Search and Rescue versus ’Fortress Europe’

ACT Alliance EU Blog Post:  7 Aug 2018 

The European Union has been facing many external and internal conflicts and controversies due to its recent issues with search and rescue (SAR) operations on the Mediterranean, and with how the rescued third country nationals are allocated among the EU Member States (EUMSs).

Despite the complexity of international maritime law, the obligation of any shipmaster to provide assistance to persons in distress at sea[1] and the obligation of coastal states to establish search and rescue centres[2] are not debatable. However, despite the international framework, these obligations have been reinterpreted and re-evaluated from the perspective of the EU’s declared aim to keep arrival numbers low and increase removal of persons out of the EU who do not need international protection. Such returns have proven difficult, expensive and lengthy, with a multi-level legal process containing appeals and delayed procedures. Therefore reducing numbers by keeping people out of EU territory has become a trend, using mechanisms like the EU-Turkey Statement from March 2016[3] or the Memorandum of Understanding (MoU) with Libya from 2017[4].

As the jurisdiction of States, party to the European Convention on Human Rights (all EUMSs), and their non-refoulement[5] and prohibition of collective expulsion obligations under the jurisdiction do not only arise from territorial jurisdiction but also from de facto control,[6] EU Member States have been careful when sending their coast guard or other state agents to the high seas to perform SAR operations.

Due to Italy’s cooperation with Libya (MoU), the Libyan coast guard has been active in search and rescue using equipment and know-how from Italy and the EU, receiving instructions from the MRCC (Maritime Rescue Co-ordination Centre) from Rome but taking the rescued persons back to the Libyan coast.

Libya is a country with tremendous internal problems, its internationally acknowledged central government has limited territorial jurisdiction. Its coast guard is allegedly staffed in part by local criminal gangs and paramilitary groups, smugglers and traffickers. The local camps where intercepted persons are taken operate under inhumane, degrading conditions. Slave trade, rape and other severe human rights violations regularly occur.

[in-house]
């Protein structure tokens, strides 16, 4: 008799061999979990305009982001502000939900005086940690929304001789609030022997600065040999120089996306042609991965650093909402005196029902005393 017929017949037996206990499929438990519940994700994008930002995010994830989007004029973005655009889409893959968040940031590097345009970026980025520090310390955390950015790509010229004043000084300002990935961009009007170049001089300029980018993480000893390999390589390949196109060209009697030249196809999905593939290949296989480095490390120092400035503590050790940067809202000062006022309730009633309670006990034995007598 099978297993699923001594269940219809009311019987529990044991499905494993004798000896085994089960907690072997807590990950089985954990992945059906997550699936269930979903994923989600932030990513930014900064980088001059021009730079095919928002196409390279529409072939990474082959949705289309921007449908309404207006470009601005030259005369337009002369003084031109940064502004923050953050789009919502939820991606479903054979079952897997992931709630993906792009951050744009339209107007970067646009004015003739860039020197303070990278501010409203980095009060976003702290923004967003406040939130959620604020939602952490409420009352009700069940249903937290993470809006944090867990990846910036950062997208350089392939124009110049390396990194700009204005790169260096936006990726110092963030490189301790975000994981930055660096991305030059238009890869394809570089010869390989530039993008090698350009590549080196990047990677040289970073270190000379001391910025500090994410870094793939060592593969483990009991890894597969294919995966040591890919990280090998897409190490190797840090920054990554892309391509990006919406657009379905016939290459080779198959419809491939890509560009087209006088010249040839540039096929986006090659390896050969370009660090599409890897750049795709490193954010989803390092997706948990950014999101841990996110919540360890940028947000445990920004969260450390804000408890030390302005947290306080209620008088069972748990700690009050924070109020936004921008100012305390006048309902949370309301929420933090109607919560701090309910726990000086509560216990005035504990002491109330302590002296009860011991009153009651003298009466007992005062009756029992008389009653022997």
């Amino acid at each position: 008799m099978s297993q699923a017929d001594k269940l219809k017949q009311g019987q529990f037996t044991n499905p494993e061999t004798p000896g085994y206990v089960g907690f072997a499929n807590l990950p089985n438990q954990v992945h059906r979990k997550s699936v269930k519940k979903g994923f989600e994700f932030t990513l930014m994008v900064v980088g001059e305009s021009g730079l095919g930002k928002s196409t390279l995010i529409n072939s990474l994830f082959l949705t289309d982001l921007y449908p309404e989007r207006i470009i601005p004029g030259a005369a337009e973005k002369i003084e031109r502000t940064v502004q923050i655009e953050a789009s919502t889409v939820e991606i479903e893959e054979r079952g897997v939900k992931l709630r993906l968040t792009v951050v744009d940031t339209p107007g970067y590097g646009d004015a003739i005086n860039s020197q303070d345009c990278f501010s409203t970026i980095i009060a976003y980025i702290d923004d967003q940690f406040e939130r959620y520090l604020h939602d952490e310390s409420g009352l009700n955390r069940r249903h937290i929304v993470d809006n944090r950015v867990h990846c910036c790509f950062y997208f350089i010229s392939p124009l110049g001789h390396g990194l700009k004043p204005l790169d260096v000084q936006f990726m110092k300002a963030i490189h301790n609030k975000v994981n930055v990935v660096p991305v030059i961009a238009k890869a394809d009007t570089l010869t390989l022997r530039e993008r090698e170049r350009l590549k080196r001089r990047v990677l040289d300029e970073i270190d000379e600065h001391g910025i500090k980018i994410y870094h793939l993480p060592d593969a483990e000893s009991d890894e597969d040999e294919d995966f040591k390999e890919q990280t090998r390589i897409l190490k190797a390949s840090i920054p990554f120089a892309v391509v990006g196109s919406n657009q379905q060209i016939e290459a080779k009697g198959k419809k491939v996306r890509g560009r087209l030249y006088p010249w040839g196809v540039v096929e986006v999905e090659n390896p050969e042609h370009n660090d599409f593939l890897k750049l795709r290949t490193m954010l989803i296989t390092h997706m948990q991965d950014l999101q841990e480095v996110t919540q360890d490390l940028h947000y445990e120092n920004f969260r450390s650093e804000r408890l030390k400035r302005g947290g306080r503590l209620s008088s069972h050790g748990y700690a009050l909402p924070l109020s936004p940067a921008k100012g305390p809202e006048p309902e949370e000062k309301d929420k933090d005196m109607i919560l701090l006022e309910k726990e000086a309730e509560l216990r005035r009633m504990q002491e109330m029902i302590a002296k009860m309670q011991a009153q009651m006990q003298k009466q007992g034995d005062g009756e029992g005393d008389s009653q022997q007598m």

By its indirect involvement in these operations, Italy is responsible for refoulement by proxy, and through its financial involvement, the EU is also contributing. The above-mentioned aim of keeping third country nationals out of EU territory and jurisdiction has led to a number of ‘creative’ suggestions from various bodies – European Commission, Council of the European Union, some EUMSs. Among these suggestions are the recent Council Conclusions[7] proposing disembarkation platforms outside the EU territory, a ‘smart’ reinterpretation of the UNHCR-IOM proposal[8] of the regional disembarkation mechanism inside the EU, and the ongoing criminalization of SAR NGOs like SOS Mediterranee, Proactiva Open Arms or Sea Watch. The latter resulting in a rising percentage of deaths at sea despite the reducing number of arrivals to ‘before 2015’ levels.

All these actions are contrary to logic, international law, human decency and even the EU’s and its Member States’ long-term self-interest. Research shows that open borders, circular migration, multi-cultural societies and global markets benefit both Europe and third countries but there is short-term political gain to be had by feeding a crisis-mood related to a perceived uncontrollable migratory pressure changing Western civilization. It brings more votes. Not taking into consideration that it costs lives, African and Middle Eastern lives…



[1] United Nations Convention on the Law of the Sea

[2] International Convention of maritime search and rescue



[5] The internationally binding norm not to send persons back to countries where they may face persecution. – 1951 Convention Relating to the Status of Refugee

[6] Since the European Court of Human Rights’ (ECtHR) judgement of Hirsi Jamaa and others v Italy